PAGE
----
They can be quite costly and the lack of portability makes these sensory tools out of reach for many consumers in need of deep touch pressure therapy solutions.

harkla weighted lap padWeighted blankets, weighted lap pads, weighted vests, sensory compression pods, compression garments, and compression vests are portable examples of customizable deep touch pressure (DTP) products.

Spio offers compression garments while the TJacket and Snug Vest are two examples of compression vests that are specifically designed for deep touch pressure input. A different take on DTP which is a hybrid of a compression vest and a blanket wrap is the Snug Hug.

Harkla’s weighted blankets and weighted lap pads offer versatile ways to provide DTP.

 

Occupational therapists often include proprioceptive activities in their treatment sessions and sensory diet recommendations because of the calming and organizing effects.

Examples of deep touch pressure activities can include:

  • Rolling/wrapping a child firmly in a blanket to make a “burrito”
  • Squishing a child between two soft pillows (“sandwich”
  • Firmly rolling a therapy ball or RollEase Foam Rolling Pin on top of a student’s trunk, legs, and arms
  • Deep vibration to whole body
  • Wearing of weighted vests or compression garments
  • Weighted blanket use
  • Bear Hugs
  • Deep massage
  • Joint Compressions
  • Climbing under sofa cushions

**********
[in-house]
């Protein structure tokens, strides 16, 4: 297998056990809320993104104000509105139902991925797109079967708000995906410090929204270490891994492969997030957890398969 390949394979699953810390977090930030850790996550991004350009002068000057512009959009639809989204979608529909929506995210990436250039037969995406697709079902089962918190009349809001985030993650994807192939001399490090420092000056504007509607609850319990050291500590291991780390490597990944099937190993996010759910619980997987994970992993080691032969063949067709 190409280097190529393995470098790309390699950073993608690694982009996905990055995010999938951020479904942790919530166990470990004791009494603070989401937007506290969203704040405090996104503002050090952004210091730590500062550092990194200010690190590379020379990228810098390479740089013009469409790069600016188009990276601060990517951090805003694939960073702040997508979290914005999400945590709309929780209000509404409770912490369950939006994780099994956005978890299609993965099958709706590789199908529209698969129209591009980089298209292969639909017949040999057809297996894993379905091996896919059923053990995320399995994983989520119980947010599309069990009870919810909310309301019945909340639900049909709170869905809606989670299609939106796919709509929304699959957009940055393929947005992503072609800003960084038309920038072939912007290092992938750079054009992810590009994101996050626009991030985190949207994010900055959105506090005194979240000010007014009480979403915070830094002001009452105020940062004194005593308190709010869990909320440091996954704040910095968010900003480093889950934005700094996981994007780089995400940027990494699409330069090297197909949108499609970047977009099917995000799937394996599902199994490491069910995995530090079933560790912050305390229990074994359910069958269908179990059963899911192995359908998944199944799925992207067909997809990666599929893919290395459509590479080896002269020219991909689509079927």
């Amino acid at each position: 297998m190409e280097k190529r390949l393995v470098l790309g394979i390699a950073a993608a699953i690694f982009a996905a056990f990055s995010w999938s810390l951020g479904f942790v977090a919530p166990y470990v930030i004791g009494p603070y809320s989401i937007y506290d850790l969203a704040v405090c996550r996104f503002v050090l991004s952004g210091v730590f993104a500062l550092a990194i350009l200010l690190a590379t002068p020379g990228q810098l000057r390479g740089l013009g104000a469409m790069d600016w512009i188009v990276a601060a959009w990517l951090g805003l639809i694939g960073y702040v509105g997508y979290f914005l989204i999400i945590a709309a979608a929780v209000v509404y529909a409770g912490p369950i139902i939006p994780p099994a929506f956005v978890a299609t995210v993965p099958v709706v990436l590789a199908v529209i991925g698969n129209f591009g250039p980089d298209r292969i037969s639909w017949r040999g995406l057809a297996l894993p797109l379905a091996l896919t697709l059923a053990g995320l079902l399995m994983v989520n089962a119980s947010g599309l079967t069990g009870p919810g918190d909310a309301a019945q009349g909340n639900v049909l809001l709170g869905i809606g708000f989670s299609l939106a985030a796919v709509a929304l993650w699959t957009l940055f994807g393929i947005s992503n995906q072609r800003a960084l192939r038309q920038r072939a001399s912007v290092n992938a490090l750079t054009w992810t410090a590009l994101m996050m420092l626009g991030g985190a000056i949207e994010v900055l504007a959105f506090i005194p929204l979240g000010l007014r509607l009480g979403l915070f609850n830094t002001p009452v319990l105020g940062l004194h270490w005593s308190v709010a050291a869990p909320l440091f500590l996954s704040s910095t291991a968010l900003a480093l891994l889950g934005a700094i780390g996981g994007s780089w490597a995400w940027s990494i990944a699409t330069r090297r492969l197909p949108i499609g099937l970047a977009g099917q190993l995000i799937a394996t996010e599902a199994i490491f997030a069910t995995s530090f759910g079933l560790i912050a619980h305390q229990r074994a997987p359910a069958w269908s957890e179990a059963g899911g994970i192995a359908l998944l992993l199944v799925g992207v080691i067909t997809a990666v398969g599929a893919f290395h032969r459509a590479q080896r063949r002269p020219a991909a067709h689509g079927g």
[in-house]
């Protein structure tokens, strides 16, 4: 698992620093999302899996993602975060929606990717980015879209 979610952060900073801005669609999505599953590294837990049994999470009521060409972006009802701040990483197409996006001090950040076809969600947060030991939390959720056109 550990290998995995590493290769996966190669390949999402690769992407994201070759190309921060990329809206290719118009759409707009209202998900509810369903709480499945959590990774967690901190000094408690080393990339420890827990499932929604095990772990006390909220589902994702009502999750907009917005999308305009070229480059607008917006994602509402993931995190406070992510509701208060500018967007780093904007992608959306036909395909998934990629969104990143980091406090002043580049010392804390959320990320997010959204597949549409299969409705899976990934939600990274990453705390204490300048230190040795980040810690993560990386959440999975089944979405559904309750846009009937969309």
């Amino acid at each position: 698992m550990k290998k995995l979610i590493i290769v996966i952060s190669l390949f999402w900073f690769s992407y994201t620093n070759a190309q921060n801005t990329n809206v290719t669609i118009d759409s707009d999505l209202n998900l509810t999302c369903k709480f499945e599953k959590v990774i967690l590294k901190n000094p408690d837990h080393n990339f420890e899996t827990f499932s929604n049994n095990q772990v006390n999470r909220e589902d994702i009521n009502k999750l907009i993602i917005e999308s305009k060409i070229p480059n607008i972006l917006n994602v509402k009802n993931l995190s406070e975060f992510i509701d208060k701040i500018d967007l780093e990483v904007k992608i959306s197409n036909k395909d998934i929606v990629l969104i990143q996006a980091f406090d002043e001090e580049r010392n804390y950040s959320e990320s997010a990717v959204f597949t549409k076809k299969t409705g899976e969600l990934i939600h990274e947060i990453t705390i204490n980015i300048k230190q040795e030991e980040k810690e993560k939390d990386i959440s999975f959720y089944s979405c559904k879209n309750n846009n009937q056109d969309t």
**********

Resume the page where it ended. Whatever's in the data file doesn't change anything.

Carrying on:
• Deep Pressure seating options like this  Sensory Pea Pod

Deep Touch Pressure Therapy Dogs
deep pressure therapy dog

Most people wouldn’t think of therapy dogs as offering deep touch pressure to their owners, but they do!

The use of a deep touch pressure service dog benefits people with a variety of psychiatric conditions including anxiety disorder, mood disorder, dementia, post-traumatic stress disorder, and depression.

Psychiatric service dogs are specifically trained to use their body weight to apply pressure to their owner’s body during panic attacks to minimize the severity and duration of such attacks.

Versatility of Deep Touch Pressure Therapy

Both children and adults, of varying medical conditions and diagnoses, can benefit from deep touch pressure therapy. The addition of new therapeutic products to the retail market now offers portable solutions for consumers who need deep touch pressure sensory tools.

While individuals will have their own personal preferences for how to incorporate this sensory input into their everyday lives, the physiological benefits are consistently observed to help with emotional and sensory regulation needs.

You can learn more about how weighted blankets specifically can help via deep touch pressure:

About the Author

Alescia Ford-Lanza

Alescia Ford-Lanza MS OTR/L, ATP is an Occupational Therapist and Assistive Technology Practitioner with over 15 years of pediatric experience. She specializes in educationally-relevant interventions with a focus on sensory integration and assistive technology supports to learning. Alescia strives to help children by fostering a love of learning and supports families with her parent-friendly, informative blog posts. Alescia founded Adapt & Learn, LLC on the mission that children of all abilities can play, learn, adapt, and develop with the right therapeutic, family, and educational supports. You can get more information on Alescia and her practice at www.adaptandlearn.com